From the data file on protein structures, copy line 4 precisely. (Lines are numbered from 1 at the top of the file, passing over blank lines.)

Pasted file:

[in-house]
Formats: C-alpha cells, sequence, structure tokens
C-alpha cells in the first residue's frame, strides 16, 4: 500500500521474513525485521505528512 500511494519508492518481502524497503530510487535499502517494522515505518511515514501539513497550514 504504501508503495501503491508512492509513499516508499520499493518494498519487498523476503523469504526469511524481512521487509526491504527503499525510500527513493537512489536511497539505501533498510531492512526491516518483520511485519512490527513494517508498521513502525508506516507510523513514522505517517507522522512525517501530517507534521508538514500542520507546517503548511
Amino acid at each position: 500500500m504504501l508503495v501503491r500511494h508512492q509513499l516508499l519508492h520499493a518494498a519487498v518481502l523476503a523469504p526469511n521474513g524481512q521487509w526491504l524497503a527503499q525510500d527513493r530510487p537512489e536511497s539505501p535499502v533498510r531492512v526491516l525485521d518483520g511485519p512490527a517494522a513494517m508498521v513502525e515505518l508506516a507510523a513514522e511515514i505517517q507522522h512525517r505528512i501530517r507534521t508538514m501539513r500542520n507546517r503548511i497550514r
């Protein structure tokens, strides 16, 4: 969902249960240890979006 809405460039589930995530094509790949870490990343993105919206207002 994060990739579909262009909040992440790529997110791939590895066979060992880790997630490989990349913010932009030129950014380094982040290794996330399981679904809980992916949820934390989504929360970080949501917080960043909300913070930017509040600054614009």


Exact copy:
Amino acid at each position: 500500500m504504501l508503495v501503491r500511494h508512492q509513499l516508499l519508492h520499493a518494498a519487498v518481502l523476503a523469504p526469511n521474513g524481512q521487509w526491504l524497503a527503499q525510500d527513493r530510487p537512489e536511497s539505501p535499502v533498510r531492512v526491516l525485521d518483520g511485519p512490527a517494522a513494517m508498521v513502525e515505518l508506516a507510523a513514522e511515514i505517517q507522522h512525517r505528512i501530517r507534521t508538514m501539513r500542520n507546517r503548511i497550514r